The computer brain is a microprocessor called the central processing unit (CPU). The CPU is a chip containing millions of tiny transistors. It's the CPU's job to perform the calculations necessary to make the computer work -- the transistors in the CPU manipulate the data. You can think of a CPU as the decision maker.


­Another critical component in computers is memory. The two most important kinds of memory are read-only memory (ROM) and random access memory (RAM). Computers can read data stored in ROM, but can't write new data to it. With RAM, computers can read from and write to that memory. Without computer memory, every calculation on a computer would be stateless. That means there'd be no way to preserve information from one moment to the next and every process would start on a clean slate. That's not useful if you want to create complex programs.

Many desktop PCs have the capacity for additional RAM. The user simply has to open the computer and plug RAM chips into the appropriate sockets on the motherboard. But other computers are sealed systems -- you aren't meant to open them and make changes so you're pretty much stuck with what you've got.

A chip called the Basic Input/Output System (BIOS) works closely with the CPU. BIOS is a specific kind of ROM. If you think of the CPU as the brain of the computer, then you might consider BIOS to be the spine. It's the job of BIOS to handle interactions between the software running on a computer and the machine's hardware components.

The motherboard, CPU, ROM, RAM and BIOS handle most of the heavy lifting for computer processes. They're in charge of allocating resources to applications so that they run smoothly. They also accept input from devices like keyboards, mice and other computer accessories.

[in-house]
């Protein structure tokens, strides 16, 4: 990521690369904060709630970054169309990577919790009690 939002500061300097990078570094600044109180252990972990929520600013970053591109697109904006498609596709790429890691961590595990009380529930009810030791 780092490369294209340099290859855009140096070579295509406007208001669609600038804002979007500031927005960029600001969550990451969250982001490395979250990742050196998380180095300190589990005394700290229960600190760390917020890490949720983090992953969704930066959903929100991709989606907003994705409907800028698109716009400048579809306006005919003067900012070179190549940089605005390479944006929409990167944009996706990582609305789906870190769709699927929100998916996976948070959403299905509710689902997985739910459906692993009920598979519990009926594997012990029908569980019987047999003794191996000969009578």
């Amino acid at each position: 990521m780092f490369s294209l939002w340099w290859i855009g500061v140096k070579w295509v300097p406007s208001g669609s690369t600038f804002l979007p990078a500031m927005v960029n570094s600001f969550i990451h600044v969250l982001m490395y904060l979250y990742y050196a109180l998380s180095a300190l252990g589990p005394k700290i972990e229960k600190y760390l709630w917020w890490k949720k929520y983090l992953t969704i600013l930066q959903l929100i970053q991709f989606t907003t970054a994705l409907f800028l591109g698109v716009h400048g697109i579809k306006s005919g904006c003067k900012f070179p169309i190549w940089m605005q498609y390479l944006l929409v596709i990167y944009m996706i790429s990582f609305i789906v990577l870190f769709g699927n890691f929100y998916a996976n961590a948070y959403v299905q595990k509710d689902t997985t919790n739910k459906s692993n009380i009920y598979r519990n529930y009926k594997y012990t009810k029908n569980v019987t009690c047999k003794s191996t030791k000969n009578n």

There are plenty of other components inside your computer. Let's get into the guts of a computer in the next section.

Other Computer Parts

©2008 HowStuffWorks                  The laptop's hard drive is in the lower right corner of the photo with the DVD drive above.
©2008 HowStuffWorks The laptop's hard drive is in the lower right corner of the photo with the DVD drive above.
Copyright 2008 HowStuffWorks

So what else is inside your computer? We can divide up the guts of a computer into five categories:

  • Power supplies and batteries
  • Drives
  • Modems and Wi-Fi cards
  • Sound and graphics cards
  • Cooling systems

The power supply component provides a supply of electricity throughout the rest of the computer. When you plug your computer into a power socket, electricity flows from the cord into a shielded box containing a transformer. The transformer's job is to convert the incoming electricity into the proper voltage for each part of the machine that needs electricity. If you're using a laptop, some of that power goes to the laptop's battery to charge it. When unplugged, a laptop has to rely on the charge inside the battery for its power needs.